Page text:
Vol. 8, No. 11
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There are two settings for prayer; private and public. Prayer is speaking to God through Jesus Christ, for he is our Mediator with God (Hebrews 12:24) and our High Priest (Hebrews 9:11; 8:1).
Private, individual, prayer is encouraged by Jesus. "But thou, when thou prayest, enter into thy closet, and when thou hast shut the door, pray to thy Father which is in secret; and thy Father which seeth in secret shall reward thee openly" (Matthew 6:6). Jesus often prayed in private. "And when he had sent the multitudes away, he went up into a mountain apart to pray: and when evening was come, he was there alone" (Matthew 14:25). Jesus found that being alone with God had rewards, and took of them often.
Shouldn't we? Surely. For this is a time when we can relate our every care to God, including those cares that we would not speak of in public. God is there and he listens when we pray through Christ. Private prayer is private, and remains so unless God has answered prayer in an obvious manner, or the one praying relates it to others. The apostle Peter said, "Casting all your care upon him; for he careth for you" (1 Peter 5:7). God does care about his people. The apostle Paul stated, "Be careful for nothing; but in every thing by prayer and supplication with thanksgiving let your requests be made known unto God. And the peace of God, which passeth all understanding, shall keep your hearts and minds through Christ Jesus" (Philippians 4:6-7). Paul is telling the Christian that with God and Christ in his corner there is nothing to fear for with them it will work out for one's good.
Further, some do not like to pray in public fearing the words they use will not be acceptable to those hearing them. In private prayer one can use his ordinary everyday language, which should also be the case in public prayer, for God will like that. Flowery and eloquent words are not needed for God. And as Paul said, one can make every request and every need that one sees in his or her life known to God and he will hear. In these foregoing passages we see the need and value of private prayer.
Public prayer is different in some ways. A public prayer is not likely to name every person in that congregation that needs prayer. The one leading prayer just will not know of all that need prayer. It may cover every member through general requests, however. Public prayer is likely to mention rulers, soldiers in war, people suffering from a natural disaster and the like, where nearly all of the requests are general. That impresses people whether the requests are sincere or not. The prayer leader will likely be more careful in word choice, and thus may not represent faithfully true supplications and thanks. Public prayers may not be heard by everyone present, thus those not hearing are not participating in that prayer except by silent assent, or praying separately.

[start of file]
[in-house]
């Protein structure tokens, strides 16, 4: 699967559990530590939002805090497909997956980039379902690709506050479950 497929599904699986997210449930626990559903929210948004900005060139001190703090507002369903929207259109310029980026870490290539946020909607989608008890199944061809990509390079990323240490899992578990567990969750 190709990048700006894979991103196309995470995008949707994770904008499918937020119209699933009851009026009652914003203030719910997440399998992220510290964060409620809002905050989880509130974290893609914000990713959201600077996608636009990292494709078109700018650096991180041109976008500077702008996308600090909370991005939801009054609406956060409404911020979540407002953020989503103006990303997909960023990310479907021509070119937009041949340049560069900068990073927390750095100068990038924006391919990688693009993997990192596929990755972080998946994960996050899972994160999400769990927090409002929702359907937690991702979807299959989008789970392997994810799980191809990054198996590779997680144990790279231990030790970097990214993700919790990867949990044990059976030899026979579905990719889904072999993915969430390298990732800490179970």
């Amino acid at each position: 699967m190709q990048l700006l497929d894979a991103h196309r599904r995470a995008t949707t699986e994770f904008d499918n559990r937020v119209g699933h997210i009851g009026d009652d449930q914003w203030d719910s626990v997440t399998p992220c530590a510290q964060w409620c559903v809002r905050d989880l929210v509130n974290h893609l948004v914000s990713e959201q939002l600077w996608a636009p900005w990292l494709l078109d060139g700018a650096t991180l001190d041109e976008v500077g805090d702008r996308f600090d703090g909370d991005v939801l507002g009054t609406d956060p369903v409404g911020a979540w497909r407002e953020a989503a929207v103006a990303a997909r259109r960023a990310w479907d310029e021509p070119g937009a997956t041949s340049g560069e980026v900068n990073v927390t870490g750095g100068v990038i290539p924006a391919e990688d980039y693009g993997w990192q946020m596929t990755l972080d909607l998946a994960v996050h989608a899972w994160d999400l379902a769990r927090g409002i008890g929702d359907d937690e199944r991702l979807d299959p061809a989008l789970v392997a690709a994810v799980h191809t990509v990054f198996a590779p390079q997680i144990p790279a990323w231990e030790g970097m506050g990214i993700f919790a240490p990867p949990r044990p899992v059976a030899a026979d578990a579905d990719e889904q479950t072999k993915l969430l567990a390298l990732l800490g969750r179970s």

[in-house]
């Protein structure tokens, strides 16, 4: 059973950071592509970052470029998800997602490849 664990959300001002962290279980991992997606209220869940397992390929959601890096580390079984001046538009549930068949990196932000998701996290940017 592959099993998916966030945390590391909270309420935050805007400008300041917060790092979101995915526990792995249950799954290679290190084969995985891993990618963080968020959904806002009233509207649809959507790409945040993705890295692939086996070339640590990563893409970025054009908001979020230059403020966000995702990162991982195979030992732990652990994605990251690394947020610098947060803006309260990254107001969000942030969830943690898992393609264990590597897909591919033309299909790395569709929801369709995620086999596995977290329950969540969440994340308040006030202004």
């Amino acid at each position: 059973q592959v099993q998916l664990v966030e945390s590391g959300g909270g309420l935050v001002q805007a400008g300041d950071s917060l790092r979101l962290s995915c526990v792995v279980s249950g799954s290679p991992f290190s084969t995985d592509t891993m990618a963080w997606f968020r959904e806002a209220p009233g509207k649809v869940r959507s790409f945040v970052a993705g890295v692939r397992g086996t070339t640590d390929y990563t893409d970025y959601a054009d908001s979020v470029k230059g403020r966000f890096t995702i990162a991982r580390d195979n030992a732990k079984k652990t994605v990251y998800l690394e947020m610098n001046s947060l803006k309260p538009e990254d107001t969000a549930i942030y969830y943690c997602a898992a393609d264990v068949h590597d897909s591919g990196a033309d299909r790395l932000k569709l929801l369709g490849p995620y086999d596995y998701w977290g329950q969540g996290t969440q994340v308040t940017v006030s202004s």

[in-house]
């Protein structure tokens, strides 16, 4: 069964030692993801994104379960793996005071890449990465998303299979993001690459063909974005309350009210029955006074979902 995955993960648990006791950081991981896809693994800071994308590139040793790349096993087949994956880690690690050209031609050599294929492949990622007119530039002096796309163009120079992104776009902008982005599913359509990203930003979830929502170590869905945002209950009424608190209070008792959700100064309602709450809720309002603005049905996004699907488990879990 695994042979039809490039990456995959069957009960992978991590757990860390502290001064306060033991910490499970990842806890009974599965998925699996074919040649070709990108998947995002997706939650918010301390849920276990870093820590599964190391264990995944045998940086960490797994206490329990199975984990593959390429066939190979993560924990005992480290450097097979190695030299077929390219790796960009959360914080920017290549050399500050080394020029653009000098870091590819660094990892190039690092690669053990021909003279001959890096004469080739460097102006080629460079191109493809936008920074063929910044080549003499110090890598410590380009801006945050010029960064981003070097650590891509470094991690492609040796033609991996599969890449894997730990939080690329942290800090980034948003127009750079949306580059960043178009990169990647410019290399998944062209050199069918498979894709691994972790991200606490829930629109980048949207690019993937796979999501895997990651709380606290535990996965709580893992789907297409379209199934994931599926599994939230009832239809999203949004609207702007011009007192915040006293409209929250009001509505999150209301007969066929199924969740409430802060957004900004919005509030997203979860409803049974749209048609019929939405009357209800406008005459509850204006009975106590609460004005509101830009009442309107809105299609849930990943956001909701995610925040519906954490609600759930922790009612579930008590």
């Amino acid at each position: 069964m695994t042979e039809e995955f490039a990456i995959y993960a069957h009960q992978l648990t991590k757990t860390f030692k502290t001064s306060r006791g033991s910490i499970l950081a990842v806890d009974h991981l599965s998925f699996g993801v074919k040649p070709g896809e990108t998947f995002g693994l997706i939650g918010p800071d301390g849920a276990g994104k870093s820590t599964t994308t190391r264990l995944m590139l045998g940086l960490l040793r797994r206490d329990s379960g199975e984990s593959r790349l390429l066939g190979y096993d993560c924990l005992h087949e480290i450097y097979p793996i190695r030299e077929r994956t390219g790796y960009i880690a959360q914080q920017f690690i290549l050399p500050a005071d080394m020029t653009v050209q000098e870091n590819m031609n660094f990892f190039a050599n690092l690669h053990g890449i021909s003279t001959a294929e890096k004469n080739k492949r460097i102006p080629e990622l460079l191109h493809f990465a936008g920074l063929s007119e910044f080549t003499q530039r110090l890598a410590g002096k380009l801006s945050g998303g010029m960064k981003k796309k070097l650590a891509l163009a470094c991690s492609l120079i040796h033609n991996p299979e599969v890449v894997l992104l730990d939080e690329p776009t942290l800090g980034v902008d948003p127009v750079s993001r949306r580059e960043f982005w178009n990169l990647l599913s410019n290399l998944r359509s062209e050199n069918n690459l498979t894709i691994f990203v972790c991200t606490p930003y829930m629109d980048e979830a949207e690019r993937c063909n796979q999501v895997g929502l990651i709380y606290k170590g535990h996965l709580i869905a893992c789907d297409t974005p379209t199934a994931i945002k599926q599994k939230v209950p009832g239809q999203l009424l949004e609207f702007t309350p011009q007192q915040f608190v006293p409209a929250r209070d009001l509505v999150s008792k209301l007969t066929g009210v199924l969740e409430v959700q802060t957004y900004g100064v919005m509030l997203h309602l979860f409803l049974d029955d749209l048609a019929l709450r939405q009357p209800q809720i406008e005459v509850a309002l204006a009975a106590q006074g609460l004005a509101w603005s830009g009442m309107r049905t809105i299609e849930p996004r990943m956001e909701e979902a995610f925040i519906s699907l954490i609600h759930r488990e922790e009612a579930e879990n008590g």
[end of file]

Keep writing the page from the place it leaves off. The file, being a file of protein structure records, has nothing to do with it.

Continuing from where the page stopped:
James 5:13-25 describes prayers that can be public or private depending on your view of what James is describing. Calling the elders to pray over a sick person is private in the sense that it is not at church but in a home or hospital room. In verse 13, he instructs any that are afflicted to pray, meaning a private prayer by the one afflicted.
Jesus warns away from a danger in public prayer, stating, "And when thou prayest, thou shalt not be as the hypocrites are: for they love to pray standing in the synagogues and in the corners of the streets, that they may be seen of men. Verily I say unto you, they have their reward" (Matthew 6:5). That can be true for church public prayers also. The frequency of public prayers at church may also make a commonness of them that can become ritual in nature without the sincerity, urgency and fervency that is needed. The reward for them is that of being seen of men. Praying in private or public should not be taken lightly. God wants to hear our cares and our needs. He loves his own and wants to care for them. But prayer should be simple giving thanks to God and making requests. Long drawn out prayers are not needed, and neither are flowery words.
For each Christian, prayer should be once a day at least. That is not ordinarily done by churches for their services are usually fewer than daily services. Individual Christians can give thanks, and ask for needs for self and for any others he or she may know about at any time. And in private prayer one can pray for the soul of another, of one's coming to Christ, for specific individuals that they may not want mentioned for public prayer. Prayer is important, and since it is talking with God through Christ, it should be treated very seriously.